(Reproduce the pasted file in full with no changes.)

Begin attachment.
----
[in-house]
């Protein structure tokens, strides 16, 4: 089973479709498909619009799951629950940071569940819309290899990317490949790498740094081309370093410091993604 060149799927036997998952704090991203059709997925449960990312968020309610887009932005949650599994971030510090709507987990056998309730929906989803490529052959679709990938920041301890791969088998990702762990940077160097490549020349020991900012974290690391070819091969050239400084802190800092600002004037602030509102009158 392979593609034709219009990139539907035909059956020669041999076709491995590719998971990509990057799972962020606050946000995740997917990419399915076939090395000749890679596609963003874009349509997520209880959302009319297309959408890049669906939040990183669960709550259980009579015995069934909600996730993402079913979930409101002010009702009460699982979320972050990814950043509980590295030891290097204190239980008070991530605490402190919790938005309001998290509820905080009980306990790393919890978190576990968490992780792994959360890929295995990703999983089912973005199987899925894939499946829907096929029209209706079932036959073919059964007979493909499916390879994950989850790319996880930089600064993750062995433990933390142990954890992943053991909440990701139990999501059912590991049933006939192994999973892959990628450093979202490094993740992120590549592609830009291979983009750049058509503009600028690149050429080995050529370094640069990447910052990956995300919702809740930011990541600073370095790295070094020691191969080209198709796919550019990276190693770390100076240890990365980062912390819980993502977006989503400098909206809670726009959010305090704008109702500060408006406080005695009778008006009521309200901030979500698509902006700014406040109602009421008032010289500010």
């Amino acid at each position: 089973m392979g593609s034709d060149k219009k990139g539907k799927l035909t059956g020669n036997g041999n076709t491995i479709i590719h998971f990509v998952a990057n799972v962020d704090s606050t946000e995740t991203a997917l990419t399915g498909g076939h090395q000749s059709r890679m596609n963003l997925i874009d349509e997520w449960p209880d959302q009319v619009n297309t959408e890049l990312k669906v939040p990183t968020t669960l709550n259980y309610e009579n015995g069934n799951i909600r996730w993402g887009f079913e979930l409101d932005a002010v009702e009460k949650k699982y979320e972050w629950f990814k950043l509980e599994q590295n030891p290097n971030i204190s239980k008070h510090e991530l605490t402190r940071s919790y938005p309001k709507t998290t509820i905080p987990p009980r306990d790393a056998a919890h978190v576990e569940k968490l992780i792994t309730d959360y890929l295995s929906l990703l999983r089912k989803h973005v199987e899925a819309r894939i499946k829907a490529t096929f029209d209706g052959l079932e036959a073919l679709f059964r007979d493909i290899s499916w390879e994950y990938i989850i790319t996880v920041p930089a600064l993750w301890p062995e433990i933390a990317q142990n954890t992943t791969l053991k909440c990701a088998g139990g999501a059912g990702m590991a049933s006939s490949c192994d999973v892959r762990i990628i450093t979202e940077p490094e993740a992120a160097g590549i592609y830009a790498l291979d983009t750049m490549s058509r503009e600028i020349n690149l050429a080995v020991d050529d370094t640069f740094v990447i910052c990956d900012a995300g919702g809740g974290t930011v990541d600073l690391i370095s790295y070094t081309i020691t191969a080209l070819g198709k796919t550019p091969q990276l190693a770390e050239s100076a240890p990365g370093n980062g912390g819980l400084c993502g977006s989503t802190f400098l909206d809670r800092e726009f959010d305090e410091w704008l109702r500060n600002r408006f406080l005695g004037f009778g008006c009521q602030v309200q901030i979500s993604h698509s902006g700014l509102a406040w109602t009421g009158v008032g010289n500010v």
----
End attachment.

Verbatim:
[in-house]
């Protein structure tokens, strides 16, 4: 089973479709498909619009799951629950940071569940819309290899990317490949790498740094081309370093410091993604 060149799927036997998952704090991203059709997925449960990312968020309610887009932005949650599994971030510090709507987990056998309730929906989803490529052959679709990938920041301890791969088998990702762990940077160097490549020349020991900012974290690391070819091969050239400084802190800092600002004037602030509102009158 392979593609034709219009990139539907035909059956020669041999076709491995590719998971990509990057799972962020606050946000995740997917990419399915076939090395000749890679596609963003874009349509997520209880959302009319297309959408890049669906939040990183669960709550259980009579015995069934909600996730993402079913979930409101002010009702009460699982979320972050990814950043509980590295030891290097204190239980008070991530605490402190919790938005309001998290509820905080009980306990790393919890978190576990968490992780792994959360890929295995990703999983089912973005199987899925894939499946829907096929029209209706079932036959073919059964007979493909499916390879994950989850790319996880930089600064993750062995433990933390142990954890992943053991909440990701139990999501059912590991049933006939192994999973892959990628450093979202490094993740992120590549592609830009291979983009750049058509503009600028690149050429080995050529370094640069990447910052990956995300919702809740930011990541600073370095790295070094020691191969080209198709796919550019990276190693770390100076240890990365980062912390819980993502977006989503400098909206809670726009959010305090704008109702500060408006406080005695009778008006009521309200901030979500698509902006700014406040109602009421008032010289500010």
């Amino acid at each position: 089973m392979g593609s034709d060149k219009k990139g539907k799927l035909t059956g020669n036997g041999n076709t491995i479709i590719h998971f990509v998952a990057n799972v962020d704090s606050t946000e995740t991203a997917l990419t399915g498909g076939h090395q000749s059709r890679m596609n963003l997925i874009d349509e997520w449960p209880d959302q009319v619009n297309t959408e890049l990312k669906v939040p990183t968020t669960l709550n259980y309610e009579n015995g069934n799951i909600r996730w993402g887009f079913e979930l409101d932005a002010v009702e009460k949650k699982y979320e972050w629950f990814k950043l509980e599994q590295n030891p290097n971030i204190s239980k008070h510090e991530l605490t402190r940071s919790y938005p309001k709507t998290t509820i905080p987990p009980r306990d790393a056998a919890h978190v576990e569940k968490l992780i792994t309730d959360y890929l295995s929906l990703l999983r089912k989803h973005v199987e899925a819309r894939i499946k829907a490529t096929f029209d209706g052959l079932e036959a073919l679709f059964r007979d493909i290899s499916w390879e994950y990938i989850i790319t996880v920041p930089a600064l993750w301890p062995e433990i933390a990317q142990n954890t992943t791969l053991k909440c990701a088998g139990g999501a059912g990702m590991a049933s006939s490949c192994d999973v892959r762990i990628i450093t979202e940077p490094e993740a992120a160097g590549i592609y830009a790498l291979d983009t750049m490549s058509r503009e600028i020349n690149l050429a080995v020991d050529d370094t640069f740094v990447i910052c990956d900012a995300g919702g809740g974290t930011v990541d600073l690391i370095s790295y070094t081309i020691t191969a080209l070819g198709k796919t550019p091969q990276l190693a770390e050239s100076a240890p990365g370093n980062g912390g819980l400084c993502g977006s989503t802190f400098l909206d809670r800092e726009f959010d305090e410091w704008l109702r500060n600002r408006f406080l005695g004037f009778g008006c009521q602030v309200q901030i979500s993604h698509s902006g700014l509102a406040w109602t009421g009158v008032g010289n500010v």